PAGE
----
The feud between the Washington Huskies and ESPN, it seems, lives on.
ESPN college football analyst Mark Jones took a shot at the Huskies following their 21-16 season-opening loss to No. 6 Auburn in Atlanta this weekend.
“Washington Huskies took one on the chin,” Jones tweeted on Sunday. “Where’s Montana?”
Washington Huskies took one one on the chin. Where’s Montana ?
— MarkJonesESPN (@MarkJonesESPN) September 2, 2018
Montana was one of Washington’s non-conference opponents in 2017, who the Huskies destroyed 63-7. In fact, they beat their three non-conference opponents — Rutgers, Montana and Fresno State — by an average of more than 34 points.
His opinion isn’t totally out of line. That argument, or one similar to it, is played out every college football season across the country with dozens of programs.
Jones followed that up with another on Monday morning in an effort to clarify his initial comments.
“Hey don’t get me wrong, I still think Washington will have a great season,” Jones tweeted on Monday. “Losing to Auburn in their backyard is a lot better than what a team like Miami did to their (College Football Playoff) chances. All love Seattle. (Shoutout) to the bruthas at Greenlake Park.”
Hey don’t get me wrong…I still think Washington will have a great season..losing to Auburn in their backyard is a lot better than what a team like Miami did to their CFP chances. All love Seattle. S/o to the bruthas at Greenlake Park ✊🏾
— MarkJonesESPN (@MarkJonesESPN) September 3, 2018
Washington and the Pac-12 Conference, though, had seen enough.
A Washington athletic department spokesman told The Seattle Times on Monday that the school had been assured by the Pac-12 that Jones will not broadcast any of its games this season.
“We are aware of the inappropriate comments in this tweet and have addressed it with ESPN,” the Pac-12 wrote in a statement.
How did the Washington-ESPN feud start?
Last season, Washington coach Chris Petersen expressed his frustration at ESPN constantly “forcing” the Huskies into scheduling late-night games that nobody on the East Coast watches.
The “Pac-12 After Dark” slate is a popular trend across the country — but Peterson has a point. Games starting at 10 or 11 p.m. ET aren’t likely to be seen by as many people on the East Coast, simply because the game will run too late.
Last season, Washington didn’t have a single kickoff time earlier than 5 p.m. PT.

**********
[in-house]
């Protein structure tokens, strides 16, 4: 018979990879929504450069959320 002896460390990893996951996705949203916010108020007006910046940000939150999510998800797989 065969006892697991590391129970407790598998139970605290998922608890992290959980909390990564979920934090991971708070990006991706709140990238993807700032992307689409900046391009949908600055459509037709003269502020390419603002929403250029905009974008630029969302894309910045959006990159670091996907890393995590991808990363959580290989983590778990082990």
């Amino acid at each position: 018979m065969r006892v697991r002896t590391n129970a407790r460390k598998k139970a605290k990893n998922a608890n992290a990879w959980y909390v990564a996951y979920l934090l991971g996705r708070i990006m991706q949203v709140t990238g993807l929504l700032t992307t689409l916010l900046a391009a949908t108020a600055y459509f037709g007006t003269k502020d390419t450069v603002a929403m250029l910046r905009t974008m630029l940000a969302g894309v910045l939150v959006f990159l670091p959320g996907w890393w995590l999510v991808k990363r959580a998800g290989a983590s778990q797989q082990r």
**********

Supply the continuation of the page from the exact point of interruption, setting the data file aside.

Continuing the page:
“We want to play at 1 o’clock,” Petersen told the News Tribune last October. “It hurts us tremendously in terms of national exposure. No one wants to watch our game on the East Coast that late, and we all know it.
“It is painful for our team. It’s painful for our administration. And we know certainly the most important part is (it’s painful) for our fans.”
ESPN analyst Kirk Herbstreit responded the next week on College GameDay, saying that Washington “should be thanking ESPN” for wanting to broadcast their games at all, “because now your games are seen.”
That night, during their game against Cal, ESPN sideline reporter Quint Kessenich took a playful shot at Washington’s easy non-conference schedule, too, placing three cupcakes on the field.
In case you wanted to see the cupcake schedule thing for yourself: pic.twitter.com/U5RXEqwRDi
— Kevin Shockey (@KevinShockey) October 8, 2017
Jones, who was calling that game, later complained that Petersen didn’t sit down with the ESPN crew for an interview before the game — even though that’s nothing new for him.
“So 38-7 (is the score) for Washington, an impressive performance,” Jones said during the fourth quarter of the game. “And maybe this will assuage the irascible and somewhat cantankerous head coach, Chris Petersen. He didn’t have much time for us this week.”
Huskies fans are clearly not over their “beef” with ESPN last season. And after Jones’ latest comments, it’s not likely that he’ll be covering the again Huskies anytime soon.
More from Yahoo Sports:
• Broncos cut QB they thought would lead franchise
• Gruden makes his case for Raiders’ shocking trade
• Nick Saban apologizes for postgame conduct
• MLB postseason picture takes shape